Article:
Asus EN9600GT Silent Edition Graphics Card

Graphics Cards
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TEST RESULTS

Baseline, with Integrated Graphics: First, here are the results of our baseline results of the system with just its integrated graphics, without a discrete video card. We'll also need the power consumption reading during CPUBurn to estimate the actual power draw of discrete card later.

VGA Test Bed: Baseline Results
(no discrete graphics card installed)
System State
CPU Temp
System Power
AC
DC
Idle
22°C
73W
~50W
CPUBurn
39°C
144W
115W
Ambient temperature: 21°C

Asus EN9600GT Silent:

VGA Test Bed: Asus EN9600GT SILENT/HTDI/512M
System State
Sys. Fan Speed
Noise Level
GPU
Temp
CPU
Temp
System Power
AC
DC (Est.)
Idle
7V
20 dBA
52°C
23°C
104W
80W
CPUBurn
54°C
39°C
174W
141W
CPUBurn + ATITool
91°C
50°C
220W
180W
CPUBurn + ATITool
9V
21 dBA
81°C
42°C
216W
177W
CPUBurn + ATITool
12V
23 dBA
74°C
38°C
213W
174W
Ambient temperature: 21°C, ambient noise level: 18 dBA @1m.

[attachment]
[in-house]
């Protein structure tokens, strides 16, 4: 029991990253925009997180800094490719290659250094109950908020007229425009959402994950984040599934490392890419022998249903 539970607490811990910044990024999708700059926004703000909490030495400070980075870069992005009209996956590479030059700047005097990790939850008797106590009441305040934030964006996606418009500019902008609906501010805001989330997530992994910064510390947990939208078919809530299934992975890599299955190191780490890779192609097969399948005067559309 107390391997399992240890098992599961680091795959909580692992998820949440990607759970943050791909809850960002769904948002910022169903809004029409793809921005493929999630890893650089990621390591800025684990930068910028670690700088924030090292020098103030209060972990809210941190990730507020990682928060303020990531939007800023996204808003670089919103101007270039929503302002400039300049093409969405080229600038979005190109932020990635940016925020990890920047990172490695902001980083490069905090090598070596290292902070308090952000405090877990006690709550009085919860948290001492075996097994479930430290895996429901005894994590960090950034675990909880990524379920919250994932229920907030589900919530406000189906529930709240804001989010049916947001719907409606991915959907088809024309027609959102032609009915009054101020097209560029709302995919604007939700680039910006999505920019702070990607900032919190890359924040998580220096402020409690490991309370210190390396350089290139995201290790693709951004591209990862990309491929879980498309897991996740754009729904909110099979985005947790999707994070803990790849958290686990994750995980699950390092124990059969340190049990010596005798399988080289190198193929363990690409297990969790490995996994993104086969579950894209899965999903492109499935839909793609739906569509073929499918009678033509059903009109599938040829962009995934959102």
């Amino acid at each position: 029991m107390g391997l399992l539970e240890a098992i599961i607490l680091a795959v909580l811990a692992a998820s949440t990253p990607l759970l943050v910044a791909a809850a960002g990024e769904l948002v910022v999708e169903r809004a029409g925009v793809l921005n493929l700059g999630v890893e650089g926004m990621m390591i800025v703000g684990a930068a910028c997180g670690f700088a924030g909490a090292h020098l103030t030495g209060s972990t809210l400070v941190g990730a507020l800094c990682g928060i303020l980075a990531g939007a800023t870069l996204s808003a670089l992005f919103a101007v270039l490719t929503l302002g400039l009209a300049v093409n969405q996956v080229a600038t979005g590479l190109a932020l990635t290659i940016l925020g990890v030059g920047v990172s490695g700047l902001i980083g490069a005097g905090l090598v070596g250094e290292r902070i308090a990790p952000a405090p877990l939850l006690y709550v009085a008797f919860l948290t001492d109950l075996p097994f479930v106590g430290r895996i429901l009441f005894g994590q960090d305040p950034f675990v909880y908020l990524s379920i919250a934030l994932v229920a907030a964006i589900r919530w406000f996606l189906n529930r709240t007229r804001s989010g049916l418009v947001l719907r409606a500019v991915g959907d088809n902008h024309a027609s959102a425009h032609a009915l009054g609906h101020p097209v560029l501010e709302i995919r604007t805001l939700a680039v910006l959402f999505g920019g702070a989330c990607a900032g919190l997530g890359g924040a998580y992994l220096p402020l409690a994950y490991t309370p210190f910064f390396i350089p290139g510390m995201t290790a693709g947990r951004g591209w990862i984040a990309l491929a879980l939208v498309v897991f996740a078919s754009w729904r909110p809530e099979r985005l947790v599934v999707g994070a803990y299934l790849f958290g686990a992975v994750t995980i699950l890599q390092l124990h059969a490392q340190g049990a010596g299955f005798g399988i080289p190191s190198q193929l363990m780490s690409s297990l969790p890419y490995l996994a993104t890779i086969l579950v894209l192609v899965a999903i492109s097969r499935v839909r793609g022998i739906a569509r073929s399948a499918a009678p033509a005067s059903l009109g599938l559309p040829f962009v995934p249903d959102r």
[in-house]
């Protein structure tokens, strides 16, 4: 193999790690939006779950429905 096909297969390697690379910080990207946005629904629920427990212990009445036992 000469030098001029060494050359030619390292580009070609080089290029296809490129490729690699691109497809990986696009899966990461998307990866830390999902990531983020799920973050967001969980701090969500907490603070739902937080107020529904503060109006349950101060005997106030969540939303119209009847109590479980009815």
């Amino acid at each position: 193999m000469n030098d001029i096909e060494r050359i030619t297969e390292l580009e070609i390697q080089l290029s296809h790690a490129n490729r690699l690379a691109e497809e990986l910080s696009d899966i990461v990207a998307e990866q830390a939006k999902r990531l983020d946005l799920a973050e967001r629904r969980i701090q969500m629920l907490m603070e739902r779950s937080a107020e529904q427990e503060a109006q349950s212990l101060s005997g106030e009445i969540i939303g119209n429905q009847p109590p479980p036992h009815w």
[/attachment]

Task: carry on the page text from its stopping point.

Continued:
Despite our misgivings about its design, the passive heatsink employed by Asus passed testing with flying colors. No visible artifacts or other instability was exhibited during stress testing, and the temperatures were adequate. With the system fan at its minimum speed, the GPU temperature reached 91°C — while certainly not a good result, it is acceptable in the context of an artificially extended, extreme load on both GPU and CPU. The heat emanating off the card affected the CPU temperature, which was 10°C higher than in the baseline system. Increasing speed of the the system fan, which is in close proximity to the CPU heatsink, remedied the situation.

With a little extra airflow, the GPU ran much cooler. Its temperature dropped by 10°C with the case fan at 9V, and a further 7°C with the case fan at 12V. This is consistent with our previous testing with passive video card heatsinks — airflow, no matter how indirect, is vital. Our test system has no intake fan, and the exhaust fan is a Nexus 120mm, which does not push much air. The 74°C GPU and 38°C CPU temperatures reached with this case fan set at 12V is very good.

It should also be noted that high GPU temperature led to high power consumption. When CPUBurn and ATITool were run with the system fan at 7V, the power draw read 208W initially. The power gradually increased as the card heated up, eventually reaching a plateau of 220W. This is increased occurred because the power efficiency of voltage regulators (and other components) on the board decreased as they became hotter. That's extra incentive to keep your graphics card cool.



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